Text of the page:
A Dangerous World
Threat Perception and U.S. National Security
In 2012, Chairman of the Joint Chiefs of Staff Gen. Martin Dempsey contended that "we are living in the most dangerous time in my lifetime, right now." In 2013, he was more assertive, stating that the world is "more dangerous than it has ever been." Is this accurate? In this book, an edited volume of papers presented at the Cato Institute's Dangerous World Conference, experts on international security assess, and put in context, the supposed dangers to American security. The authors examine the most frequently referenced threats, including wars between nations and civil wars within nations, and discuss the impact of rising nations, weapons proliferation, general unrest, transnational crime, and state failures.
Praise for the book
"This collection provides an important and refreshing perspective on American security. Most often we are told by Washington analysts and officials that we are on the edge of disaster, facing annihilation unless we invest billions to counter this threat or that. Here we learn from experts on the relevant topics that for Americans at least, but many others as well, the world is not such a scary place."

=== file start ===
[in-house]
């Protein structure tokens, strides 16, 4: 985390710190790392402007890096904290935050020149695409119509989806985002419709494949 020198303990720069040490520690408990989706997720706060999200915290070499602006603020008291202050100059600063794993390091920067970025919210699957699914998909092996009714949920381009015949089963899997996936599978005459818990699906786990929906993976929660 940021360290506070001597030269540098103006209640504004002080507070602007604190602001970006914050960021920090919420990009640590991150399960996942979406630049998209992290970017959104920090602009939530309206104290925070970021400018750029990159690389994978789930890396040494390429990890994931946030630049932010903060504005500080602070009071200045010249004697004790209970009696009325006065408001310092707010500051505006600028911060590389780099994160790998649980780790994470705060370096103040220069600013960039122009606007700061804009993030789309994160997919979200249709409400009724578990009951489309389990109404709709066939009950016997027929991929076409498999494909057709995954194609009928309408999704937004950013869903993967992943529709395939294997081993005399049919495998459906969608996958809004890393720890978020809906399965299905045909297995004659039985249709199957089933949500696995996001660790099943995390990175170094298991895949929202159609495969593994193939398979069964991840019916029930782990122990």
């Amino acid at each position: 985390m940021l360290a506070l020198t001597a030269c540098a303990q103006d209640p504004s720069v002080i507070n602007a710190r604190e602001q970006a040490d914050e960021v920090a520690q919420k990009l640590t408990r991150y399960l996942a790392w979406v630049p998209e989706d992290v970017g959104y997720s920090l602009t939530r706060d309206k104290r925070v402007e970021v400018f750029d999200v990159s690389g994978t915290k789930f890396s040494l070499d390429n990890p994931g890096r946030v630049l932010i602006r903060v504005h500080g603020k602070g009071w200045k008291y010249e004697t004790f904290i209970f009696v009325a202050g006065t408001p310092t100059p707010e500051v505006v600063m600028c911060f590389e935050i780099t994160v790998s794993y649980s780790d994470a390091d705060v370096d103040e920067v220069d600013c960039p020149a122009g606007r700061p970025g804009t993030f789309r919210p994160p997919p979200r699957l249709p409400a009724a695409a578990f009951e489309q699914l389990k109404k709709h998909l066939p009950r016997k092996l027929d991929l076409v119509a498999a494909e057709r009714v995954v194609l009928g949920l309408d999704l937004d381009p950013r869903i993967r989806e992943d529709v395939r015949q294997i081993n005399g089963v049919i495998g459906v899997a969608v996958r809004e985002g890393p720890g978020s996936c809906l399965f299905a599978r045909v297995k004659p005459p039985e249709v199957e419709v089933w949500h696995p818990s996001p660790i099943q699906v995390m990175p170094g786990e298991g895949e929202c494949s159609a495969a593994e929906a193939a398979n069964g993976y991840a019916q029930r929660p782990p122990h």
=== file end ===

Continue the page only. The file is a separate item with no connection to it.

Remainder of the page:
—Harvey M. Sapolsky, former Director of the Security Studies Program at the Massachusetts Institute of Technology
"This edited volume seeks to put modern threats to U.S. national security in perspective. With so many politicians, policy makers, and media types eager to identify the next great calamity, much of what we read about emerging threats in the news is overblown and misdirected, with U.S. policy suffering as a result. This edited volume provides a welcome corrective, providing thoughtful analysis of issues like terrorism, climate change, and cyber conflict and policy recommendations for a not-so-dangerous world."
—A. Trevor Thrall, George Mason University
"Is the world more dangerous than ever? Pundits, politicians, and military spokesmen all have a vested interest in answering “yes,” while blowing off the costs (in money, opportunities, and lives) of responding to their exaggerated and sometimes hallucinated threats. These essays restore sanity to threat assessment. Engaging, eye-opening, and evidence-based, they offer a sounder basis for specific policies and for our conception of the world we live in."
—Steven Pinker, Harvard University